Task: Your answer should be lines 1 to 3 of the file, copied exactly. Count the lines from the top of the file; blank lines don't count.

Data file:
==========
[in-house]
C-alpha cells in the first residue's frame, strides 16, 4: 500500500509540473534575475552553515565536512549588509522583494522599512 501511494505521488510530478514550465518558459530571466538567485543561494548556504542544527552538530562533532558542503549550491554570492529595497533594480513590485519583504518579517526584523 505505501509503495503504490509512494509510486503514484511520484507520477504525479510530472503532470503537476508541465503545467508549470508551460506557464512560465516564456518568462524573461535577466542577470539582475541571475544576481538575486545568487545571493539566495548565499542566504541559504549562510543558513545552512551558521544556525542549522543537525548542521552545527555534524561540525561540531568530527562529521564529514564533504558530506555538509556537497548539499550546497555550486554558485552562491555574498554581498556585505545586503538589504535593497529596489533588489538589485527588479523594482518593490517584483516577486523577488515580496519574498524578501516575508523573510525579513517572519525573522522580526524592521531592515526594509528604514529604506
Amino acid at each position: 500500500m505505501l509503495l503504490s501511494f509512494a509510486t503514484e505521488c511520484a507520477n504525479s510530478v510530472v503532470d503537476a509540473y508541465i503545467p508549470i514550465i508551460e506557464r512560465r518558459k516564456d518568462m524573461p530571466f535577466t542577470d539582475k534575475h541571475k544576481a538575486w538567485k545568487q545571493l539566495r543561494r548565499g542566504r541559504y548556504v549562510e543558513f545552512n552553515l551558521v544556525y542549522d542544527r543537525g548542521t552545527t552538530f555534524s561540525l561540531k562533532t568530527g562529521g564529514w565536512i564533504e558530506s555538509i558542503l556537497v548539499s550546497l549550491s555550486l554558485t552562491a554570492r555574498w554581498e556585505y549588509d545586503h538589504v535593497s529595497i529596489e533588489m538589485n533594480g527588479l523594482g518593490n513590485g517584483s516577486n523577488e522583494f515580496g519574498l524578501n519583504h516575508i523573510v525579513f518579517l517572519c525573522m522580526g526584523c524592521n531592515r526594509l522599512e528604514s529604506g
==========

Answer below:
[in-house]
C-alpha cells in the first residue's frame, strides 16, 4: 500500500509540473534575475552553515565536512549588509522583494522599512 501511494505521488510530478514550465518558459530571466538567485543561494548556504542544527552538530562533532558542503549550491554570492529595497533594480513590485519583504518579517526584523 505505501509503495503504490509512494509510486503514484511520484507520477504525479510530472503532470503537476508541465503545467508549470508551460506557464512560465516564456518568462524573461535577466542577470539582475541571475544576481538575486545568487545571493539566495548565499542566504541559504549562510543558513545552512551558521544556525542549522543537525548542521552545527555534524561540525561540531568530527562529521564529514564533504558530506555538509556537497548539499550546497555550486554558485552562491555574498554581498556585505545586503538589504535593497529596489533588489538589485527588479523594482518593490517584483516577486523577488515580496519574498524578501516575508523573510525579513517572519525573522522580526524592521531592515526594509528604514529604506
Amino acid at each position: 500500500m505505501l509503495l503504490s501511494f509512494a509510486t503514484e505521488c511520484a507520477n504525479s510530478v510530472v503532470d503537476a509540473y508541465i503545467p508549470i514550465i508551460e506557464r512560465r518558459k516564456d518568462m524573461p530571466f535577466t542577470d539582475k534575475h541571475k544576481a538575486w538567485k545568487q545571493l539566495r543561494r548565499g542566504r541559504y548556504v549562510e543558513f545552512n552553515l551558521v544556525y542549522d542544527r543537525g548542521t552545527t552538530f555534524s561540525l561540531k562533532t568530527g562529521g564529514w565536512i564533504e558530506s555538509i558542503l556537497v548539499s550546497l549550491s555550486l554558485t552562491a554570492r555574498w554581498e556585505y549588509d545586503h538589504v535593497s529595497i529596489e533588489m538589485n533594480g527588479l523594482g518593490n513590485g517584483s516577486n523577488e522583494f515580496g519574498l524578501n519583504h516575508i523573510v525579513f518579517l517572519c525573522m522580526g526584523c524592521n531592515r526594509l522599512e528604514s529604506g